The Edit. Video Presentation Coaching
Bebe has just finished a day of filming herself presenting in front of her video camera, and has several hours of raw footage and multiple takes of various shots she wants to incorporate in her video.
She has been checking out her competitors’ videos online and notes that most of them seem to be just one long continuous shot of a person speaking to the camera. Bebe thinks that this format is too one-dimensional. She finds it a challenge to watch someone “drone on” in a video, without any visual change. Otherwise she might as well just be listening to the person talk on an audio podcast! Bebe struggles to pay attention, and her eyes dart around the room searching for more visual stimulation than the video is providing for her as a viewer. She jokes to herself that she would rather scrape her fingernails down a chalkboard than endure having to watch these “bore snores” any longer. Sure enough, she soon clicks away to explore another website.
To be fair, some video presenters do try to visually mix things up a bit, but many end up using visual transitions that look like something straight out of a dull corporate PowerPoint presentation. Having worked in the corporate world, Bebe knows from past experience that most audiences roll their eyes when presented with “cheesy” animations and special effects, and they loathe having to read lines of text on a PowerPoint slide. If audiences loathe reading text on a still PowerPoint slide, you can imagine how much worse it is for them if you subject them to the same punishment on a moving video image! How about if they are viewing your video on a mobile device? #FAIL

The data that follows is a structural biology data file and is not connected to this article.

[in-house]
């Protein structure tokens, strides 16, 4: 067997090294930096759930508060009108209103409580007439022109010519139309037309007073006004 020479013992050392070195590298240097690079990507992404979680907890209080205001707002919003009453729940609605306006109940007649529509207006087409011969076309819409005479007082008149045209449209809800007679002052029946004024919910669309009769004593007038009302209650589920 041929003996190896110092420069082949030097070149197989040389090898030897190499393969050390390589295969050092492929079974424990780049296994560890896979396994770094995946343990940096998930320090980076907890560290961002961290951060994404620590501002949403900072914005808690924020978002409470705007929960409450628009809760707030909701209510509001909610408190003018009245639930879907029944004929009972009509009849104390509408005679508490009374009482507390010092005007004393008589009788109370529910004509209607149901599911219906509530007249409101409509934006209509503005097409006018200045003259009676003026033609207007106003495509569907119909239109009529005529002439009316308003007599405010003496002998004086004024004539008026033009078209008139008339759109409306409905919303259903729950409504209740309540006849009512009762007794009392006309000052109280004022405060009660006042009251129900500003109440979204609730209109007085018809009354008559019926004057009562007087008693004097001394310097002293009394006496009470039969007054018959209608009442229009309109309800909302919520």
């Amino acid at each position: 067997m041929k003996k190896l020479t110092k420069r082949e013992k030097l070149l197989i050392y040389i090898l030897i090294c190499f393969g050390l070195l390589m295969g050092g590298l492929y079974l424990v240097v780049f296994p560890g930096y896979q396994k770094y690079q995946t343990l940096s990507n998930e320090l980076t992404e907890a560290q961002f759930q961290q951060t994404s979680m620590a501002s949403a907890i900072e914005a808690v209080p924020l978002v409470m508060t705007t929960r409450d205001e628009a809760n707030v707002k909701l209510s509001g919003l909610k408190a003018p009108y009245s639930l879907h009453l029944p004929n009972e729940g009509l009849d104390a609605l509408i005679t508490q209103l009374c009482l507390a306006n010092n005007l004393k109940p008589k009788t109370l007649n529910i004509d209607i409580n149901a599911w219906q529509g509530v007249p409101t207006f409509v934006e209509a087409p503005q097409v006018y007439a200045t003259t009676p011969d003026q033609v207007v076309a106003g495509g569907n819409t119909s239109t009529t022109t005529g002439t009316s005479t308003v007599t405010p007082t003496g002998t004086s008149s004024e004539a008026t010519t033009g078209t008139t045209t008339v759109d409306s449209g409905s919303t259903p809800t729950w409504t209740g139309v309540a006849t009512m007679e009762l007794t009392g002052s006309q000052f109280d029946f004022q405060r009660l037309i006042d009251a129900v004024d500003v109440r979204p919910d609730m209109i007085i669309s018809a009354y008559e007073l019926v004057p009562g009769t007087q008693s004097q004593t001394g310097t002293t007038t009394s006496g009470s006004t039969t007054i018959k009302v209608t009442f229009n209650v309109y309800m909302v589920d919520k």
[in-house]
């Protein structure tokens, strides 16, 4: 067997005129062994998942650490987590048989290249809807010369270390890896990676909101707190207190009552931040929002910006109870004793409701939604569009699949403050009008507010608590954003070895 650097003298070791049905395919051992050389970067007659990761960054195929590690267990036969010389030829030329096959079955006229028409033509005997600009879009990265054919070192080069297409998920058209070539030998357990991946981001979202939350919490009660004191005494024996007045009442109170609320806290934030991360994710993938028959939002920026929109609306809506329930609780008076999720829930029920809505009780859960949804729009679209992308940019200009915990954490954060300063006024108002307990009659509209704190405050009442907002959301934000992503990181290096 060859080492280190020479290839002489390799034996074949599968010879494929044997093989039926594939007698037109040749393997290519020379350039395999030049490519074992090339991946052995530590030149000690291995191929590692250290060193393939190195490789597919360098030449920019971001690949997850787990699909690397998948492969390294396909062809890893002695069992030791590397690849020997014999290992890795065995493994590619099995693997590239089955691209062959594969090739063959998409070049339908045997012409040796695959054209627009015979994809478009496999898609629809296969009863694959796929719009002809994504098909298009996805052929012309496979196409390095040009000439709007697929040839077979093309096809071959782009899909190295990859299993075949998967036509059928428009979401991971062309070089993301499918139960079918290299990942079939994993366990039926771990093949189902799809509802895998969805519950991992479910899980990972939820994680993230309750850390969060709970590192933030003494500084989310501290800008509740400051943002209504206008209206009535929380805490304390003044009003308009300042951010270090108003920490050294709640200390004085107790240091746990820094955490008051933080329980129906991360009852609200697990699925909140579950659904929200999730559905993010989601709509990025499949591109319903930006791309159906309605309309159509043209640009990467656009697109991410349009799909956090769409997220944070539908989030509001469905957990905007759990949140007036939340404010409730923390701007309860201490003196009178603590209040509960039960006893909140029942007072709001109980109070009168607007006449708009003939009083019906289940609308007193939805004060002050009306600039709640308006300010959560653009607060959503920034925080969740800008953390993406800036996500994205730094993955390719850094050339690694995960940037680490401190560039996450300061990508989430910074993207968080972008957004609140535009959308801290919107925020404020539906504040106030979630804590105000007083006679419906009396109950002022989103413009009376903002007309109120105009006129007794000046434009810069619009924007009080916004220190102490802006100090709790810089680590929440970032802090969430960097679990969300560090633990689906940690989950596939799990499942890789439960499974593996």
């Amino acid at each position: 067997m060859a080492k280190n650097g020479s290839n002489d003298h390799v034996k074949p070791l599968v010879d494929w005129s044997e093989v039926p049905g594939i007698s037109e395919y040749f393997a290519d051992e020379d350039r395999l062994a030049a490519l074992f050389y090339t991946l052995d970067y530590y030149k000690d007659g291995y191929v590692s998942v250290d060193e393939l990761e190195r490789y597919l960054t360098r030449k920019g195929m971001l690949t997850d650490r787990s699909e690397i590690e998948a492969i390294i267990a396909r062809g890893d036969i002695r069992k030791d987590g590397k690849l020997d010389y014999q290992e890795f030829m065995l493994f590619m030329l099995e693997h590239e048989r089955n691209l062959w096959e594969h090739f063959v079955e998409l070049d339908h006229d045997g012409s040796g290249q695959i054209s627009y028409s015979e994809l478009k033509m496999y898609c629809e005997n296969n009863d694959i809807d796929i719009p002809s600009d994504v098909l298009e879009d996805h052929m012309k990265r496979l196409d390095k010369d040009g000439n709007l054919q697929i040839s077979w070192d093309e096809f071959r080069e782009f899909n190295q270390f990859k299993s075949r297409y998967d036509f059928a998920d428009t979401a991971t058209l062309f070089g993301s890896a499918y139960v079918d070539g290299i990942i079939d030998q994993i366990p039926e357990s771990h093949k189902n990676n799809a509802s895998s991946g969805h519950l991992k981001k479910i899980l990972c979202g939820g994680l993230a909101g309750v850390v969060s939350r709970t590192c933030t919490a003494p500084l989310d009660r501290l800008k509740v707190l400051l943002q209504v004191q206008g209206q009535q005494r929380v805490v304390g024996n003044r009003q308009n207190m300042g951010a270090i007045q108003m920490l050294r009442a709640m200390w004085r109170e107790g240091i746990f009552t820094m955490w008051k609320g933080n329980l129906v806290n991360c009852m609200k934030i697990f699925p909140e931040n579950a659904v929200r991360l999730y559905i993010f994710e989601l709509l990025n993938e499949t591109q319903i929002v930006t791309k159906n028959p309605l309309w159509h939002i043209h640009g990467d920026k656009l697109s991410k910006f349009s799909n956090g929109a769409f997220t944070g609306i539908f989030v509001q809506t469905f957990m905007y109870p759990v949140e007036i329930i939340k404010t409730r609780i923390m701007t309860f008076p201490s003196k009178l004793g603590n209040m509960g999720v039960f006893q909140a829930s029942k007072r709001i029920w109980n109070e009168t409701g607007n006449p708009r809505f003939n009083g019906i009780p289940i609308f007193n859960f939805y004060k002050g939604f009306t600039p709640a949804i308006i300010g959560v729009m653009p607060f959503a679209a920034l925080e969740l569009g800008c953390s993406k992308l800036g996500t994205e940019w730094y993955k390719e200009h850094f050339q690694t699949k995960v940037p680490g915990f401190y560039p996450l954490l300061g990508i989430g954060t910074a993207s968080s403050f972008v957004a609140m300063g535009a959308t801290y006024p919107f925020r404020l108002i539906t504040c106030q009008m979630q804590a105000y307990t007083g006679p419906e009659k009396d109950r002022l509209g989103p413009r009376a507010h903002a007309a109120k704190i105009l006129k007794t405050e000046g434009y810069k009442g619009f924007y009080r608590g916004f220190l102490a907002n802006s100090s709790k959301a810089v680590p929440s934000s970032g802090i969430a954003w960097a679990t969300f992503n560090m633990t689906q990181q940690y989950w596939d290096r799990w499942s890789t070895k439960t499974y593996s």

Bebe wants to do better than this; she wants to leverage the power of the video medium. She wants to deliver her key messages in the most effective way possible, and create punchy, dynamic short videos that are visually entertaining as well as informative.
Enter the Edit
When you watch the playback of your raw footage, notice the points where you find yourself “zoning out” of the video i.e. your eyes start to look away or you become distracted. This is generally a good “tell” that an edit is required at that point.
At the most basic level, editing can mean chopping out all the boring bits, particularly during parts where there is no dialogue. Most viewers struggle to pay attention when they are forced to look at the same scene for too long. As you have probably experienced, this is a common problem when viewing people’s unedited amateur holiday videos and wedding videos. Yawn!
Even if you plan to record just one continuous shot of yourself presenting on video, and your delivery to camera is word perfect, succinct, well-scripted, with good pacing, zero speech flubs, and perfect diction – a tricky feat for the best of us – you will probably still want to edit your footage before sharing your video with your audience.